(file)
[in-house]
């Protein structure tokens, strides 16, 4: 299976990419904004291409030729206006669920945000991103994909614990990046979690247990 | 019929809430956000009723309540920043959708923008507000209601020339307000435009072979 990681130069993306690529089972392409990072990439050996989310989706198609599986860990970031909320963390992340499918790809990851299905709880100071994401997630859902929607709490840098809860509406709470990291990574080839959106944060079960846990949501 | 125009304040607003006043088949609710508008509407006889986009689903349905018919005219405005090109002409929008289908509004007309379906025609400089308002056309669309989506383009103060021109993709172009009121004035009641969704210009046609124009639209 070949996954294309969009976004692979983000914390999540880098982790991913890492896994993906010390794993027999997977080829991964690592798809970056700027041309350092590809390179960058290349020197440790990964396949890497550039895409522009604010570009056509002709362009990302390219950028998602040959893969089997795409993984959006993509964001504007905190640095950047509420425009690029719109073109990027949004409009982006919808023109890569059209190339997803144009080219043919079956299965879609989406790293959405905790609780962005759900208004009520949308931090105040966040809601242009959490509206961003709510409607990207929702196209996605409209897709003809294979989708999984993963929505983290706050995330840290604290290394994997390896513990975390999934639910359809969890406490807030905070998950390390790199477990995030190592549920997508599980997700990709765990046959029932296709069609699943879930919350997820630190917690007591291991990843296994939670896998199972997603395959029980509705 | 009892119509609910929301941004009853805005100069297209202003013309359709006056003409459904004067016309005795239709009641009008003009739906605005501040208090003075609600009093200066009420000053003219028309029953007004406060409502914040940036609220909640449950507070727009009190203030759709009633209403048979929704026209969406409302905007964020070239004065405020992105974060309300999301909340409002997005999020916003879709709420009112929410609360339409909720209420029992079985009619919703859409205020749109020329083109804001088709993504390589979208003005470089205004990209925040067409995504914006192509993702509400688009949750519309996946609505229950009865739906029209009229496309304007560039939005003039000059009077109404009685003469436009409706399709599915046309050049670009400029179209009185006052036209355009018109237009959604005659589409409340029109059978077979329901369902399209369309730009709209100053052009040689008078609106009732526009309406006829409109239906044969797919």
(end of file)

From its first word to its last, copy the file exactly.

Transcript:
[in-house]
């Protein structure tokens, strides 16, 4: 299976990419904004291409030729206006669920945000991103994909614990990046979690247990 | 019929809430956000009723309540920043959708923008507000209601020339307000435009072979 990681130069993306690529089972392409990072990439050996989310989706198609599986860990970031909320963390992340499918790809990851299905709880100071994401997630859902929607709490840098809860509406709470990291990574080839959106944060079960846990949501 | 125009304040607003006043088949609710508008509407006889986009689903349905018919005219405005090109002409929008289908509004007309379906025609400089308002056309669309989506383009103060021109993709172009009121004035009641969704210009046609124009639209 070949996954294309969009976004692979983000914390999540880098982790991913890492896994993906010390794993027999997977080829991964690592798809970056700027041309350092590809390179960058290349020197440790990964396949890497550039895409522009604010570009056509002709362009990302390219950028998602040959893969089997795409993984959006993509964001504007905190640095950047509420425009690029719109073109990027949004409009982006919808023109890569059209190339997803144009080219043919079956299965879609989406790293959405905790609780962005759900208004009520949308931090105040966040809601242009959490509206961003709510409607990207929702196209996605409209897709003809294979989708999984993963929505983290706050995330840290604290290394994997390896513990975390999934639910359809969890406490807030905070998950390390790199477990995030190592549920997508599980997700990709765990046959029932296709069609699943879930919350997820630190917690007591291991990843296994939670896998199972997603395959029980509705 | 009892119509609910929301941004009853805005100069297209202003013309359709006056003409459904004067016309005795239709009641009008003009739906605005501040208090003075609600009093200066009420000053003219028309029953007004406060409502914040940036609220909640449950507070727009009190203030759709009633209403048979929704026209969406409302905007964020070239004065405020992105974060309300999301909340409002997005999020916003879709709420009112929410609360339409909720209420029992079985009619919703859409205020749109020329083109804001088709993504390589979208003005470089205004990209925040067409995504914006192509993702509400688009949750519309996946609505229950009865739906029209009229496309304007560039939005003039000059009077109404009685003469436009409706399709599915046309050049670009400029179209009185006052036209355009018109237009959604005659589409409340029109059978077979329901369902399209369309730009709209100053052009040689008078609106009732526009309406006829409109239906044969797919």